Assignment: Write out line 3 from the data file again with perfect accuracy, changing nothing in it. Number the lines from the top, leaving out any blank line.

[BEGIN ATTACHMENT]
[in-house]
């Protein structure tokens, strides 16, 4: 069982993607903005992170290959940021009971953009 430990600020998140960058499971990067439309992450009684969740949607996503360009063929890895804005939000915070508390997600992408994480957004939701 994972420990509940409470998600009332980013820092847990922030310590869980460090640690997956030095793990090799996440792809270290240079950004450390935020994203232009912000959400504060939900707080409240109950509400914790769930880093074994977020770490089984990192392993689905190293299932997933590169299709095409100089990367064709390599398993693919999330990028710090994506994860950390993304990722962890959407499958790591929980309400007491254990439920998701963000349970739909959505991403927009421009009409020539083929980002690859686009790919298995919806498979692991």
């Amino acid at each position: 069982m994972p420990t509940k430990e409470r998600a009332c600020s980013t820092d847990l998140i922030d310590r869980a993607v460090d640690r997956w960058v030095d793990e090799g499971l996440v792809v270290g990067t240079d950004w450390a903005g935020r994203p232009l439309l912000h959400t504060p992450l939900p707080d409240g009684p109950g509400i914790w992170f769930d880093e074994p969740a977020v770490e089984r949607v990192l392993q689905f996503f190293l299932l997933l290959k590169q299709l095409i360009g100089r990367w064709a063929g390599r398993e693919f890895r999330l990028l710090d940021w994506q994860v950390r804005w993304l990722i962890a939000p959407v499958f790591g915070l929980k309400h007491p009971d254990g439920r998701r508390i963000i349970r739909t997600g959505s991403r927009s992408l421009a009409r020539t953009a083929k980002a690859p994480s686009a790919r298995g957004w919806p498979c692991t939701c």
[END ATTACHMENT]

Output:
């Amino acid at each position: 069982m994972p420990t509940k430990e409470r998600a009332c600020s980013t820092d847990l998140i922030d310590r869980a993607v460090d640690r997956w960058v030095d793990e090799g499971l996440v792809v270290g990067t240079d950004w450390a903005g935020r994203p232009l439309l912000h959400t504060p992450l939900p707080d409240g009684p109950g509400i914790w992170f769930d880093e074994p969740a977020v770490e089984r949607v990192l392993q689905f996503f190293l299932l997933l290959k590169q299709l095409i360009g100089r990367w064709a063929g390599r398993e693919f890895r999330l990028l710090d940021w994506q994860v950390r804005w993304l990722i962890a939000p959407v499958f790591g915070l929980k309400h007491p009971d254990g439920r998701r508390i963000i349970r739909t997600g959505s991403r927009s992408l421009a009409r020539t953009a083929k980002a690859p994480s686009a790919r298995g957004w919806p498979c692991t939701c």